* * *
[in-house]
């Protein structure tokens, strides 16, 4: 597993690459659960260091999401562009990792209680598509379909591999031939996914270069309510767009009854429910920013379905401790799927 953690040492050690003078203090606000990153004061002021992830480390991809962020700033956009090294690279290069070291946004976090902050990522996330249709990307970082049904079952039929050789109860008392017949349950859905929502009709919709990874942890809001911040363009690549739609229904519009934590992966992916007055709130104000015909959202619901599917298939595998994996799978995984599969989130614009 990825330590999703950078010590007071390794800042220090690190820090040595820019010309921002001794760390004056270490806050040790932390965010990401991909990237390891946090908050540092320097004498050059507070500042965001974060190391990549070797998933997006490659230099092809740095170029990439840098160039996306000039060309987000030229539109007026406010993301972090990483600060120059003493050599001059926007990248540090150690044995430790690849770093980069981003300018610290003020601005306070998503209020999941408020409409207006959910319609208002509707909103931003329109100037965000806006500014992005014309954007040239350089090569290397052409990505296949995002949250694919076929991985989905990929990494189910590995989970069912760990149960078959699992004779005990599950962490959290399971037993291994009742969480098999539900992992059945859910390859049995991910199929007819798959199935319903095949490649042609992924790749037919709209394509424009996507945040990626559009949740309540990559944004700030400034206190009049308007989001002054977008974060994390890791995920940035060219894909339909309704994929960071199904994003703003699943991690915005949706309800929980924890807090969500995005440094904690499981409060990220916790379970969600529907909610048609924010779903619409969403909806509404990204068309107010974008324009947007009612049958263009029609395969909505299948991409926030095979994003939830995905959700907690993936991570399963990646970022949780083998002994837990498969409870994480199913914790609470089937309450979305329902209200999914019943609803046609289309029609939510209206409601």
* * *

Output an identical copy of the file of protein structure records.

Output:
[in-house]
């Protein structure tokens, strides 16, 4: 597993690459659960260091999401562009990792209680598509379909591999031939996914270069309510767009009854429910920013379905401790799927 953690040492050690003078203090606000990153004061002021992830480390991809962020700033956009090294690279290069070291946004976090902050990522996330249709990307970082049904079952039929050789109860008392017949349950859905929502009709919709990874942890809001911040363009690549739609229904519009934590992966992916007055709130104000015909959202619901599917298939595998994996799978995984599969989130614009 990825330590999703950078010590007071390794800042220090690190820090040595820019010309921002001794760390004056270490806050040790932390965010990401991909990237390891946090908050540092320097004498050059507070500042965001974060190391990549070797998933997006490659230099092809740095170029990439840098160039996306000039060309987000030229539109007026406010993301972090990483600060120059003493050599001059926007990248540090150690044995430790690849770093980069981003300018610290003020601005306070998503209020999941408020409409207006959910319609208002509707909103931003329109100037965000806006500014992005014309954007040239350089090569290397052409990505296949995002949250694919076929991985989905990929990494189910590995989970069912760990149960078959699992004779005990599950962490959290399971037993291994009742969480098999539900992992059945859910390859049995991910199929007819798959199935319903095949490649042609992924790749037919709209394509424009996507945040990626559009949740309540990559944004700030400034206190009049308007989001002054977008974060994390890791995920940035060219894909339909309704994929960071199904994003703003699943991690915005949706309800929980924890807090969500995005440094904690499981409060990220916790379970969600529907909610048609924010779903619409969403909806509404990204068309107010974008324009947007009612049958263009029609395969909505299948991409926030095979994003939830995905959700907690993936991570399963990646970022949780083998002994837990498969409870994480199913914790609470089937309450979305329902209200999914019943609803046609289309029609939510209206409601």